Would Evan Longoria Trade Actually Make the Los Angeles Dodgers Better?

Jacob Shafer@@jacobshaferFeatured ColumnistNovember 23, 2016

BALTIMORE, MD - SEPTEMBER 15: Evan Longoria #3 of the Tampa Bay Rays rounds the bases after hitting a three run home run during the first inning against the Baltimore Orioles at Oriole Park at Camden Yards on September 15, 2016 in Baltimore, Maryland. (Photo by Patrick Smith/Getty Images)
Patrick Smith/Getty Images

It's November. That means turkey, stuffing, pumpkin pie and Evan Longoria to the Los Angeles Dodgers rumors.

Here's one, courtesy of MLB Network's Jon Morosi:

Jon Morosi @jonmorosi

#Rays will consider offers for Evan Longoria this winter. #Dodgers are one possibility if they do not re-sign Justin Turner. @MLB

OK, that's less a rumor and more informed speculation. And maybe Longoria-to-L.A. talk isn't quite as inevitable as Thanksgiving.

The Dodgers trading for Longoria makes a share of sense, though. It's also not a new idea.

Rumblings about the Tampa Bay Rays third baseman heading to Southern California cropped up at the 2016 trade deadline, per Morosi. At the time, however, the Dodgers employed Justin Turner at the hot corner.

Now, Turner is a free agent. The Dodgers have a hole to fill. Cue the Longoria chatter.

"Our most acute needs as we head into the offseason are the roles previously occupied by our two free agents," president of baseball operations Andrew Friedman said, per Andy McCullough of the Los Angeles Times. "We have to figure out what we're doing at third base, and figure out an anchor for the back of the pen."

Longoria is more than just any third baseman. He's a three-time All-Star coming off a superlative season that saw him hit .273 with a career-high 36 home runs and 98 RBI.

He has ties to Friedman, who was general manager in Tampa Bay when the then-Devil Rays drafted Longoria with the third overall pick in 2006. Plus, he was born and raised in SoCal.

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Dodgers executive Andrew Friedman has ties to Longoria from their days in Tampa Bay.
Dodgers executive Andrew Friedman has ties to Longoria from their days in Tampa Bay.Joe Scarnici/Getty Images

Longoria has six years and about $100 million left on his deal, but the Dodgers have baseball's highest payroll. The Rays will likely expect a strong return of young talent, but the Dodgers have a deep farm system.

The dots connect. In fact, it seems like a borderline perfect marriage.

Here's the central question, though: Is Longoria preferable to Turner? The Dodgers could simply re-sign their old third baseman, after all.

To begin, let's stack the two players' 2016 stats next to each other:

2016: Longoria vs. Turner
Evan Longoria (TBR).2733698.840
Justin Turner (LAD).2752790.832
Stats courtesy of Baseball-Reference.com

There's remarkable symmetry, especially when you consider both players are right-handed swingers who were born in Southern California within a year of each other.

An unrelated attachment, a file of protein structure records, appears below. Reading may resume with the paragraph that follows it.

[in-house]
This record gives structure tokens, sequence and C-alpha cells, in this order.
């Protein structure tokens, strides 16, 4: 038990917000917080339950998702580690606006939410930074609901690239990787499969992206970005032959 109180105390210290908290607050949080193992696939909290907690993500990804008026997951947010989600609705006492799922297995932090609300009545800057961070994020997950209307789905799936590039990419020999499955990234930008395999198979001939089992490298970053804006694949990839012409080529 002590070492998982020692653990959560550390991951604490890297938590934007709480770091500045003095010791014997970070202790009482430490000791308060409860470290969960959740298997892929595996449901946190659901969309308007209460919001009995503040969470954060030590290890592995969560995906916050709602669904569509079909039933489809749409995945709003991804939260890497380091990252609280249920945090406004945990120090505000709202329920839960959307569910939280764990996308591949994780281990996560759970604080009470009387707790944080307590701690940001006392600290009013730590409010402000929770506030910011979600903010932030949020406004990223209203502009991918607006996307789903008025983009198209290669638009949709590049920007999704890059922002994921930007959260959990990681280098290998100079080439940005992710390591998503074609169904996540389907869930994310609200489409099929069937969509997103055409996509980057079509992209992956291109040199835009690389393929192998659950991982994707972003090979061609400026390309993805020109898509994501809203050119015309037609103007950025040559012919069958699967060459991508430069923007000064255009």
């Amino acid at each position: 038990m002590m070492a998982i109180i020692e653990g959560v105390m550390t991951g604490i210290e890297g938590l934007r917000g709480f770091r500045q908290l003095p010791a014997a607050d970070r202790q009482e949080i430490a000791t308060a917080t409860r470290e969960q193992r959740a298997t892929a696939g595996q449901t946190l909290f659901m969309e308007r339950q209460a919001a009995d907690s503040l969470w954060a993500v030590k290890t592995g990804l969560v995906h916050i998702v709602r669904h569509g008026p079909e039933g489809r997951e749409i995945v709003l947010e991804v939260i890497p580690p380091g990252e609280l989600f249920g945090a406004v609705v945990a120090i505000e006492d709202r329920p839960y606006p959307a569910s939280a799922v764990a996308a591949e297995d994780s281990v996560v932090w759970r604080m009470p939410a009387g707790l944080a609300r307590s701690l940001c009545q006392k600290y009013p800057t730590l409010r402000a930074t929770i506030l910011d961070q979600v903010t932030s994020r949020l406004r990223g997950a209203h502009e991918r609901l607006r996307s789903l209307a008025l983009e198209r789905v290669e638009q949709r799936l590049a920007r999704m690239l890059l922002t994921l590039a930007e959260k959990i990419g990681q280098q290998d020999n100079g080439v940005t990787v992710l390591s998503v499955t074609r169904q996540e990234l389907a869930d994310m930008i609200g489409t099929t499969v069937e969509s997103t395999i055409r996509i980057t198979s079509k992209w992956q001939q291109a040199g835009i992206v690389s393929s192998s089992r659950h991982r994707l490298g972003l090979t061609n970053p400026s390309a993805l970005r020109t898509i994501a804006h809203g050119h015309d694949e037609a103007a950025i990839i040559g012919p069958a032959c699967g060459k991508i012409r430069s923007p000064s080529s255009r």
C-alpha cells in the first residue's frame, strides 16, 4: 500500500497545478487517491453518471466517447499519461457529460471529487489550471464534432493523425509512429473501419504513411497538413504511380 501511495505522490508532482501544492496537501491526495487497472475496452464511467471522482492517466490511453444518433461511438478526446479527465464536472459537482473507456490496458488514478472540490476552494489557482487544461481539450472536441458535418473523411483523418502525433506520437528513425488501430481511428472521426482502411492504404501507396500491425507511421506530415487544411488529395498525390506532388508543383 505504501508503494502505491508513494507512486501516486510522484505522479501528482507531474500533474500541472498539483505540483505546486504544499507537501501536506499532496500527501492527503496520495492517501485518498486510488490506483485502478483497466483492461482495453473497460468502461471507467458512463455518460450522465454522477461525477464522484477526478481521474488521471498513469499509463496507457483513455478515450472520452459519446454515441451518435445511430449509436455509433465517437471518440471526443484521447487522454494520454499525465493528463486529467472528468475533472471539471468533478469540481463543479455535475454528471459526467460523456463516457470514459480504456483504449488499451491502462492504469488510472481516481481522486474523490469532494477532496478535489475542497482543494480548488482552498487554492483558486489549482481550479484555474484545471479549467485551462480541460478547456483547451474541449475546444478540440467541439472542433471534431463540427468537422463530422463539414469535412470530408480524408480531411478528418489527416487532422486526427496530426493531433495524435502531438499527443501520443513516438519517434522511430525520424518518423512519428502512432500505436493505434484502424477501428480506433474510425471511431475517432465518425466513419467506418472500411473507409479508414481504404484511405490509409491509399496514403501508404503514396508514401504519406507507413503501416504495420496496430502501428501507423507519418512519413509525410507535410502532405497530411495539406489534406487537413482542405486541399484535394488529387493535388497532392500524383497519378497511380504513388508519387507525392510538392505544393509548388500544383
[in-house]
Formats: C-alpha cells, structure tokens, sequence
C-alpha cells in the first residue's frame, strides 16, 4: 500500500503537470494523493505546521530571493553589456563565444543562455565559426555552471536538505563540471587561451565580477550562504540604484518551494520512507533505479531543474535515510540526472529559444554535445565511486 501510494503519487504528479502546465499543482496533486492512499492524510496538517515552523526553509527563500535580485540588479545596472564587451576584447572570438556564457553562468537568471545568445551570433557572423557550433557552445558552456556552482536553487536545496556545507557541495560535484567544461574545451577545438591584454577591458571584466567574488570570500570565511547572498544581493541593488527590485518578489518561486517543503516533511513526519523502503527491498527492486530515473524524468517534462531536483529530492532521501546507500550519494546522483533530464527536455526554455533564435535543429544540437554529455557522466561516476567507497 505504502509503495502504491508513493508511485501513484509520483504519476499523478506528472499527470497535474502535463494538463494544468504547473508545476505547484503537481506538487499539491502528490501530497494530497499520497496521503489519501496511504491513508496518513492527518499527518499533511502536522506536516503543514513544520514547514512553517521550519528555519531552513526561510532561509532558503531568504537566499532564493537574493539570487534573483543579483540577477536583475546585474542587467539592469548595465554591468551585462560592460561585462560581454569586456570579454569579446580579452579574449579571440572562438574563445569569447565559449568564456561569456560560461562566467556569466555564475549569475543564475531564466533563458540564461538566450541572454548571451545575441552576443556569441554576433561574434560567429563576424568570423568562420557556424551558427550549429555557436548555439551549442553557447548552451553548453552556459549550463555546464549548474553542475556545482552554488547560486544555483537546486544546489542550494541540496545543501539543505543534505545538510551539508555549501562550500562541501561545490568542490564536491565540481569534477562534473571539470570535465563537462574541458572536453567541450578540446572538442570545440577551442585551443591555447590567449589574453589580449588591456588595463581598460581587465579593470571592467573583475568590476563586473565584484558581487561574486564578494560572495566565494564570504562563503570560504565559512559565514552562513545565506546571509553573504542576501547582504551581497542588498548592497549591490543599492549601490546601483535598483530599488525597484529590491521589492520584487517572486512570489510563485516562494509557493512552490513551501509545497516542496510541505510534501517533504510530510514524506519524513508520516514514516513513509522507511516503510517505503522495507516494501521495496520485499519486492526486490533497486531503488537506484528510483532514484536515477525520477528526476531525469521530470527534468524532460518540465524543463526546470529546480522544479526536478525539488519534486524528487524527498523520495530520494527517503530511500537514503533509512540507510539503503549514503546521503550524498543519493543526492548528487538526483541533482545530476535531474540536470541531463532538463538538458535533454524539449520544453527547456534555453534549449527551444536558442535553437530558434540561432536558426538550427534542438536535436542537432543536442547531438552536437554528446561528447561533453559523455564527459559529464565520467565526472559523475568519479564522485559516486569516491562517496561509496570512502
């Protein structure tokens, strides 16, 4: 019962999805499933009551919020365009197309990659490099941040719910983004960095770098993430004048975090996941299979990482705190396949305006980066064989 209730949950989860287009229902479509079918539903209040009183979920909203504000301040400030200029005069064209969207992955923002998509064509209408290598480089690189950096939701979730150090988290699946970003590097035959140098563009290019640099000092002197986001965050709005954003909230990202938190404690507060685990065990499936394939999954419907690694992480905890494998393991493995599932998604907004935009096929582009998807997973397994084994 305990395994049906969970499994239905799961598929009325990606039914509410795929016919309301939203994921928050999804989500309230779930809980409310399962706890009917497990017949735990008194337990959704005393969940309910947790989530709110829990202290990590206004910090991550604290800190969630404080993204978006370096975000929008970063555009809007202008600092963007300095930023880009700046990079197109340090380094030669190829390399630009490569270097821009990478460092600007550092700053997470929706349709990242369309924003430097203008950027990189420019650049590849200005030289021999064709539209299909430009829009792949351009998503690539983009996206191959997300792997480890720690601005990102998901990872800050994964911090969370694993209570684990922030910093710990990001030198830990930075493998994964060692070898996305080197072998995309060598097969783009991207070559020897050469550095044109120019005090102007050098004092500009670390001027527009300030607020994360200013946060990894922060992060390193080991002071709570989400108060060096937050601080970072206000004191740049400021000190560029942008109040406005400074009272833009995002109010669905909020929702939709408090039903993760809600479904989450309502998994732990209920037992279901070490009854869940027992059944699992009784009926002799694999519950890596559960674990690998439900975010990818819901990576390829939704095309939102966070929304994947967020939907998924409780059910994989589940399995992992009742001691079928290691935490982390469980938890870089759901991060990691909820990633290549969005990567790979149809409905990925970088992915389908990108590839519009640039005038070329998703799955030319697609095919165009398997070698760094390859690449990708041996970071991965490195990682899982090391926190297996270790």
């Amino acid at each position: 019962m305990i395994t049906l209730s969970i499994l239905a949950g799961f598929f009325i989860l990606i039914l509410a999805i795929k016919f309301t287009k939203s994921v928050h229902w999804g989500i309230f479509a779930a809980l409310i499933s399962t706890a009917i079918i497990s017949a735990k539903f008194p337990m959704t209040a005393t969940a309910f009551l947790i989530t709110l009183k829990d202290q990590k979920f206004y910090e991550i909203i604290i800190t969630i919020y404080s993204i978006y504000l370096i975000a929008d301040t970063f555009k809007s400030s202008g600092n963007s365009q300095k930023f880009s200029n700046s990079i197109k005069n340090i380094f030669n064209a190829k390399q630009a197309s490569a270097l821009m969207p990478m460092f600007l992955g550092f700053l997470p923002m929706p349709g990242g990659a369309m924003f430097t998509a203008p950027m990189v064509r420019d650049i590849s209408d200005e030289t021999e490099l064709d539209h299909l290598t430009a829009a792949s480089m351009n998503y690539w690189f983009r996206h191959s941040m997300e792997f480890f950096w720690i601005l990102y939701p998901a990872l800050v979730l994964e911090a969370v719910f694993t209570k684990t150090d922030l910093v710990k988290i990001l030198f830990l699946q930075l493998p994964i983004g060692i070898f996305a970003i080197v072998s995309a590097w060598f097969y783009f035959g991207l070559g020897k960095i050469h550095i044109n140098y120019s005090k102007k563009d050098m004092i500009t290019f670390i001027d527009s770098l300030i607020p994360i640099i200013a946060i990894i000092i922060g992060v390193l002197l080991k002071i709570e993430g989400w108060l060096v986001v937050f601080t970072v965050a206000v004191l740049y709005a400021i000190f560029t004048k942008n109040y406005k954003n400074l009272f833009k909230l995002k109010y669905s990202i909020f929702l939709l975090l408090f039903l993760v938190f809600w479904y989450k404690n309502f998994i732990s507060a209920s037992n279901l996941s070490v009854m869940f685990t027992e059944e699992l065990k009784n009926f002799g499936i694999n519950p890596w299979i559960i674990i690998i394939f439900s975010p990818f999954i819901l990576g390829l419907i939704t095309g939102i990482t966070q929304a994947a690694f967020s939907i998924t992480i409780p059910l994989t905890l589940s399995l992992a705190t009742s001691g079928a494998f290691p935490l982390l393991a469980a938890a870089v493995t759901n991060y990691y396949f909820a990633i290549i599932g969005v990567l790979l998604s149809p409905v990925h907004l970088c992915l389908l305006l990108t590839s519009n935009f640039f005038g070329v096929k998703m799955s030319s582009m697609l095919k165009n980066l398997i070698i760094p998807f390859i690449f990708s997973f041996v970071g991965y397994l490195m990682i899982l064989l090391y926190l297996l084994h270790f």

If we zoom back a tad, however, Turner gains an edge.

Between 2014 and 2016, Turner's WAR (12.8) was higher than Longoria's (11.9) by FanGraphs' measure. Turner has also been a superior defender over the past two seasons, posting a 16.7 ultimate zone rating compared to Longoria's 7.7.

Turning to the projection systems, Steamer foretells a .263/.324/.460 slash line for Longoria and a .285/.354/.466 line for Turner in 2017. 

By most statistical measures, Justin Turner has been better than Longoria for at least the past two seasons.
By most statistical measures, Justin Turner has been better than Longoria for at least the past two seasons.Maxx Wolfson/Getty Images

That's not to suggest Longoria is chopped liver. He'd slot nicely into a Dodgers lineup that features reigning National League Rookie of the Year Corey Seager, powerful center fielder Joc Pederson and veteran pieces such as first baseman Adrian Gonzalez and catcher Yasmani Grandal. 

In terms of dollars, Turner should command more than the $13 million Longoria is owed in 2017 and may well eclipse his average annual value for the next few seasons in a weak free-agent class. Something in line with the five years, $95 million the Boston Red Sox gave Pablo Sandoval in 2014 seems attainable.

Longoria, on the other hand, will cost more than cash. The Dodgers will also have to part with high-upside prospects to land him.

The small-market Rays are always seeking to shed salary, but even if the Dodgers eat all the money, they'll have to dip into their MiLB stash.

That's where the scales truly tip toward Turner. If he and Longoria are roughly the same player, why give up payroll and trade chips for one when the other will require only money?

Los Angeles will have to battle other suitors, possibly including the archrival San Francisco Giants, per Morosi

The Dodgers should make Turner a priority, though, and consider Longoria a distant plan B. The best move isn't always the splashiest or the one that commands the most headlines.

Sometimes, a bird in the hand is worth two in the bush.

To put it in Thanksgiving terms: Longoria is the stuffing, Turner is the turkey. Gobble, gobble.


All statistics courtesy of Baseball-Reference.com and FanGraphs unless otherwise noted.

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